Wear Bifocals? They Might Increase Your Fall Risk
Did you know that seniors who wear their bifocals when walking outdoors raise their risk of falling? Researchers also recommend that older folks not wear bifocal glasses on stairs for the same reason. The link between bifocal lenses and an increased risk of elder falls may be news to many of us, and it’s not the only way vision correction tools can trip up older users. Here’s what geriatricians and researchers recommend for seeing clearly and staying upright.
Use the right glasses for your activity
More than one study has found that bifocal wearers over age 65 are more likely to fall when wearing their bifocals on walks, during outdoor activities, and when going up and down stairs. The glasses-related fall risk appears to be highest when wearers are doing things outside at least a couple of times a week, according to an Australian study published in the British Medical Journal. Study participants of similar age who switched to single-vision glasses for these activities were slightly less likely to fall overall—and were 40% less likely to have a fall than the outdoorsy group that wore bifocals.
Eye doctors say this is because bifocals, which are handy for close-up and middle-distance activities like reading and watching screens, make it hard to see clearly near wearers’ feet when they’re up and moving around. That puts bifocals wearers on the go at greater risk for missing steps and curbs and for tripping over unexpected objects.
Bifocals aren’t the only lenses that can create mobility challenges for wearers. A study presented at the 2014 American Academy of Optometry meeting found the larger a senior patient’s change in prescription, the more likely the patient was to fall with the new lenses. The presenter, Dr. Susan Leat, recommended talking with patients about safe movement with their new lenses and possibly implementing big changes in lenses in stages to allow wearers time to adjust safely.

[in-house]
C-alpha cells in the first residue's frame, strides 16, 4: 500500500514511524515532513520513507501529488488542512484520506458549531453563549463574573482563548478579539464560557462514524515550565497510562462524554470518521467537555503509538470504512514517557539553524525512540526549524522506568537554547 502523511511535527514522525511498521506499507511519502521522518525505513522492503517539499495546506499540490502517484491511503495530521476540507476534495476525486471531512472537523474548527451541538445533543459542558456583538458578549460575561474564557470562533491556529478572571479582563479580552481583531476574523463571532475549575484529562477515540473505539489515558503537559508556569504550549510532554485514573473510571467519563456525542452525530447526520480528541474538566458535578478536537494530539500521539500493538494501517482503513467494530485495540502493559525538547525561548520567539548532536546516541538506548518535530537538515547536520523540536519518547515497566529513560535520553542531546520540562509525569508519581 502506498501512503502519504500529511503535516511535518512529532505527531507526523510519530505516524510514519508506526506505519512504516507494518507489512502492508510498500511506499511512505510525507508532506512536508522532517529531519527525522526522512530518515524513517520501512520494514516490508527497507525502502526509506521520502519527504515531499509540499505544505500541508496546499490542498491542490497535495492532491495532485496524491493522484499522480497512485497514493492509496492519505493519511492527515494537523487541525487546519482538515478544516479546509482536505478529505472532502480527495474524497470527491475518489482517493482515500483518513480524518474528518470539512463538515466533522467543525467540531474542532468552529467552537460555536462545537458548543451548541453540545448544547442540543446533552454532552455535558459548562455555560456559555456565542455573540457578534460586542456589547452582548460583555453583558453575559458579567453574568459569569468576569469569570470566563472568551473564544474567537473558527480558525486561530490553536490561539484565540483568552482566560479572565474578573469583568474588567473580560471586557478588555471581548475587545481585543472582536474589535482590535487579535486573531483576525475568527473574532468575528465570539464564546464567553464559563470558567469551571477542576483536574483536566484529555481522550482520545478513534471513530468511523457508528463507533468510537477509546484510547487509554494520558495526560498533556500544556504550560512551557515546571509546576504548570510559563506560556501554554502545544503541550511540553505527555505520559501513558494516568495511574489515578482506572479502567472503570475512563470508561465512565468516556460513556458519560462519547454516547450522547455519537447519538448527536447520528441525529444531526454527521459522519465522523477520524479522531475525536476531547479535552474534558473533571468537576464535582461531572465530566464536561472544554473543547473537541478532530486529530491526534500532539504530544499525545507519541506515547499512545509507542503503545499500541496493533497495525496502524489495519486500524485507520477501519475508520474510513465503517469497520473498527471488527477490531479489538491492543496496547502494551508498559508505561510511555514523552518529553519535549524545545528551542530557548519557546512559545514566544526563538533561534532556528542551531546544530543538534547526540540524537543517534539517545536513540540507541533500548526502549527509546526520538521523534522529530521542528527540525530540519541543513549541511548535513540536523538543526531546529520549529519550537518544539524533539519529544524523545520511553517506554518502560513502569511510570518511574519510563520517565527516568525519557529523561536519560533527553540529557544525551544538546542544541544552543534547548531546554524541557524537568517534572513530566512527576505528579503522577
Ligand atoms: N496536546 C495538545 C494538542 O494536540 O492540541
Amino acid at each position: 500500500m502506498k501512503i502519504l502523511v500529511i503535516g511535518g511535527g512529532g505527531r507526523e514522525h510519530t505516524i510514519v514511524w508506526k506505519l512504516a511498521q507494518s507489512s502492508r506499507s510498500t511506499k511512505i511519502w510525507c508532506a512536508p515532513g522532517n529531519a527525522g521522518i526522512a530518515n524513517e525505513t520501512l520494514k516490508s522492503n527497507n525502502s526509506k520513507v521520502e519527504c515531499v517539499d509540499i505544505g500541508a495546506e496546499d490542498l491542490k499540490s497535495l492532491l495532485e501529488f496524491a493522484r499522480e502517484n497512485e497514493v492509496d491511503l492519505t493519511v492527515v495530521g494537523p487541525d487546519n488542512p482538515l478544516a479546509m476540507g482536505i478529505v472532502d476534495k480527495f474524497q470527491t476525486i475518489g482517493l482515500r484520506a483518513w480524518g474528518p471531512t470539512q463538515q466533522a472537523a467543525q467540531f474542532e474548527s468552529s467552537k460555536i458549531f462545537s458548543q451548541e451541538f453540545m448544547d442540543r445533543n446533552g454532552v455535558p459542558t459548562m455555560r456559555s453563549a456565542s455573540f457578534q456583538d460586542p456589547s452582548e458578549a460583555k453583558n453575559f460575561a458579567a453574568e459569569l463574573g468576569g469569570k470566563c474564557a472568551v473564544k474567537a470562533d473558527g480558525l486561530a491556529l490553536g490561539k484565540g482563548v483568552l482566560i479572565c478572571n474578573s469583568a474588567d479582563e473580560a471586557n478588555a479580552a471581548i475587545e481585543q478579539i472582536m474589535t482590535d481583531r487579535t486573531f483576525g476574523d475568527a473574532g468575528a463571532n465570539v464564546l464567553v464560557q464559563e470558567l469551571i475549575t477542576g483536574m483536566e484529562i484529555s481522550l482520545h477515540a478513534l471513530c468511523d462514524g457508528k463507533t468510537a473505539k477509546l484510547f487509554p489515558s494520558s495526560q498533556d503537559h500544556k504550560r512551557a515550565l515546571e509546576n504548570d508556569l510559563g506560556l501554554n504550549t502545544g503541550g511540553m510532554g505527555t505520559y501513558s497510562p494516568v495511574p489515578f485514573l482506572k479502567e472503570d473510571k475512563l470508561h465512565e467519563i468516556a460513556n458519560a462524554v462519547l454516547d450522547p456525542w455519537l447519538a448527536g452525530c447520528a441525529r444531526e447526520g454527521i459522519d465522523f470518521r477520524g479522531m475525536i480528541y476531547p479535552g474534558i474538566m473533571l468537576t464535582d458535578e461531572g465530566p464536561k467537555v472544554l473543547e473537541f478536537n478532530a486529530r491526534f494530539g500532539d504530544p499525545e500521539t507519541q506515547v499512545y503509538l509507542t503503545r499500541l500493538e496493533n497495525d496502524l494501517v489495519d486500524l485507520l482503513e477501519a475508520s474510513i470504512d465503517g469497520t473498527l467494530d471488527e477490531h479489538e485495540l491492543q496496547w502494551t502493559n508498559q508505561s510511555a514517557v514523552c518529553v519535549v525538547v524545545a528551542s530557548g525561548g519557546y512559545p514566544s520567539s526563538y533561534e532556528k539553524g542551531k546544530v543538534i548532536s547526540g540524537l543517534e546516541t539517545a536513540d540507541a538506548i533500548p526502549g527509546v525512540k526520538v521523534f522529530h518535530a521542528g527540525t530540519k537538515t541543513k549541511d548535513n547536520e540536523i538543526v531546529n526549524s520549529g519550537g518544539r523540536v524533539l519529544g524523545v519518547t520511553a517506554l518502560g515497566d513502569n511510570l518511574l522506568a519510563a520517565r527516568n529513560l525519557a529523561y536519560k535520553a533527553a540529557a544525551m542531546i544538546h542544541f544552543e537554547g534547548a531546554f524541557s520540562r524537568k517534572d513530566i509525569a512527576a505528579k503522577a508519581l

Discuss options with your eye doctor
Let your eye doctor know if you’ve had any falls since your last visit and if you’ve been feeling off-balance or clumsy when you’re walking around. Ask your doctor about single-vision glasses for you to use on walks and during outdoor activities. Whether or not you use bifocals or progressive lenses, ask if your doctor has any other recommendations for preventing falls related to vision changes or faulty depth perception.
Reduce your glasses-related risk of falls
Doctors have a few recommendations for making sure your eyewear works for you, not against you.
– Get a pair of single-vision distance lenses for walking around and climbing stairs—and put them on before you start moving. (Participants in one study were more likely to fall when they were changing glasses while walking.)
– Take extra care moving around when you’re getting used to lenses with a new prescription, whether they’re bifocals or not. Changes in your new glasses, while better for your vision, can translate into changes in depth perception that might cause you to clip table edges or misjudge doorways.
– See your eye doctor for an exam whenever you notice changes in your vision, especially your depth perception.
– Keep your glasses clean—smudged or dusty glasses can impair your vision no matter what kind of lenses you wear.
Bifocals and other corrective lenses are great tools for better vision. Use them for the right activities and they can help keep you from falling, too.